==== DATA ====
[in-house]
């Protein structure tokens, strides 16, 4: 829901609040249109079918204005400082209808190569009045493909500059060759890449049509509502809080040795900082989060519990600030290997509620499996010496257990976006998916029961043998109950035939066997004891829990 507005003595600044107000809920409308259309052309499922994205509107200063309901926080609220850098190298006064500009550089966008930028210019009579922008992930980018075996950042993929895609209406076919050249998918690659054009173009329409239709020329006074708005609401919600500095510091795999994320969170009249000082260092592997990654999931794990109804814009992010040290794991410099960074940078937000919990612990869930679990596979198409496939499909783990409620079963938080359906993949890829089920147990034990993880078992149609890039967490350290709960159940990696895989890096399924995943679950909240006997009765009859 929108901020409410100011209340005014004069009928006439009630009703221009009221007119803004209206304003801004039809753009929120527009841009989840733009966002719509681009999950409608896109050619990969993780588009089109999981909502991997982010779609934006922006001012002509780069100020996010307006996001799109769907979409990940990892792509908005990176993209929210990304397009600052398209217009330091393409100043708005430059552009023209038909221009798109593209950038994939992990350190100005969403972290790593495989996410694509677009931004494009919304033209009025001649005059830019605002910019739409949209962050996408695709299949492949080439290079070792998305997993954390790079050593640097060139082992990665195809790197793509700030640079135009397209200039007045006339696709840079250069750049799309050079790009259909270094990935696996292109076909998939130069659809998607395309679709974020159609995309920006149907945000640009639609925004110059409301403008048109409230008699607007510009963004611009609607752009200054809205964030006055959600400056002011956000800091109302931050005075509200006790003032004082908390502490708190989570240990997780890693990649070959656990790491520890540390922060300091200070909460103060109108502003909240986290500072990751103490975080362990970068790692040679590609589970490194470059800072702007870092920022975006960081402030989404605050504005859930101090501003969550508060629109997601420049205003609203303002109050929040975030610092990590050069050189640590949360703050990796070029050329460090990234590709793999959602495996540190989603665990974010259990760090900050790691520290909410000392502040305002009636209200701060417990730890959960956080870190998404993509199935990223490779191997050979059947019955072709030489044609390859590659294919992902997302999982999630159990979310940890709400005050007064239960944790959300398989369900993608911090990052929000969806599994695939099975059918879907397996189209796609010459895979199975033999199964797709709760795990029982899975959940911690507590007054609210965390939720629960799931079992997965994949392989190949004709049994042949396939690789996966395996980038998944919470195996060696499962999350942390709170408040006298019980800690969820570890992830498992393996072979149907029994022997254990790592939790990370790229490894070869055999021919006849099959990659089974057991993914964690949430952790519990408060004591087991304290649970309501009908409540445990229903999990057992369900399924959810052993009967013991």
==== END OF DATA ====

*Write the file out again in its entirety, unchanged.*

[in-house]
């Protein structure tokens, strides 16, 4: 829901609040249109079918204005400082209808190569009045493909500059060759890449049509509502809080040795900082989060519990600030290997509620499996010496257990976006998916029961043998109950035939066997004891829990 507005003595600044107000809920409308259309052309499922994205509107200063309901926080609220850098190298006064500009550089966008930028210019009579922008992930980018075996950042993929895609209406076919050249998918690659054009173009329409239709020329006074708005609401919600500095510091795999994320969170009249000082260092592997990654999931794990109804814009992010040290794991410099960074940078937000919990612990869930679990596979198409496939499909783990409620079963938080359906993949890829089920147990034990993880078992149609890039967490350290709960159940990696895989890096399924995943679950909240006997009765009859 929108901020409410100011209340005014004069009928006439009630009703221009009221007119803004209206304003801004039809753009929120527009841009989840733009966002719509681009999950409608896109050619990969993780588009089109999981909502991997982010779609934006922006001012002509780069100020996010307006996001799109769907979409990940990892792509908005990176993209929210990304397009600052398209217009330091393409100043708005430059552009023209038909221009798109593209950038994939992990350190100005969403972290790593495989996410694509677009931004494009919304033209009025001649005059830019605002910019739409949209962050996408695709299949492949080439290079070792998305997993954390790079050593640097060139082992990665195809790197793509700030640079135009397209200039007045006339696709840079250069750049799309050079790009259909270094990935696996292109076909998939130069659809998607395309679709974020159609995309920006149907945000640009639609925004110059409301403008048109409230008699607007510009963004611009609607752009200054809205964030006055959600400056002011956000800091109302931050005075509200006790003032004082908390502490708190989570240990997780890693990649070959656990790491520890540390922060300091200070909460103060109108502003909240986290500072990751103490975080362990970068790692040679590609589970490194470059800072702007870092920022975006960081402030989404605050504005859930101090501003969550508060629109997601420049205003609203303002109050929040975030610092990590050069050189640590949360703050990796070029050329460090990234590709793999959602495996540190989603665990974010259990760090900050790691520290909410000392502040305002009636209200701060417990730890959960956080870190998404993509199935990223490779191997050979059947019955072709030489044609390859590659294919992902997302999982999630159990979310940890709400005050007064239960944790959300398989369900993608911090990052929000969806599994695939099975059918879907397996189209796609010459895979199975033999199964797709709760795990029982899975959940911690507590007054609210965390939720629960799931079992997965994949392989190949004709049994042949396939690789996966395996980038998944919470195996060696499962999350942390709170408040006298019980800690969820570890992830498992393996072979149907029994022997254990790592939790990370790229490894070869055999021919006849099959990659089974057991993914964690949430952790519990408060004591087991304290649970309501009908409540445990229903999990057992369900399924959810052993009967013991």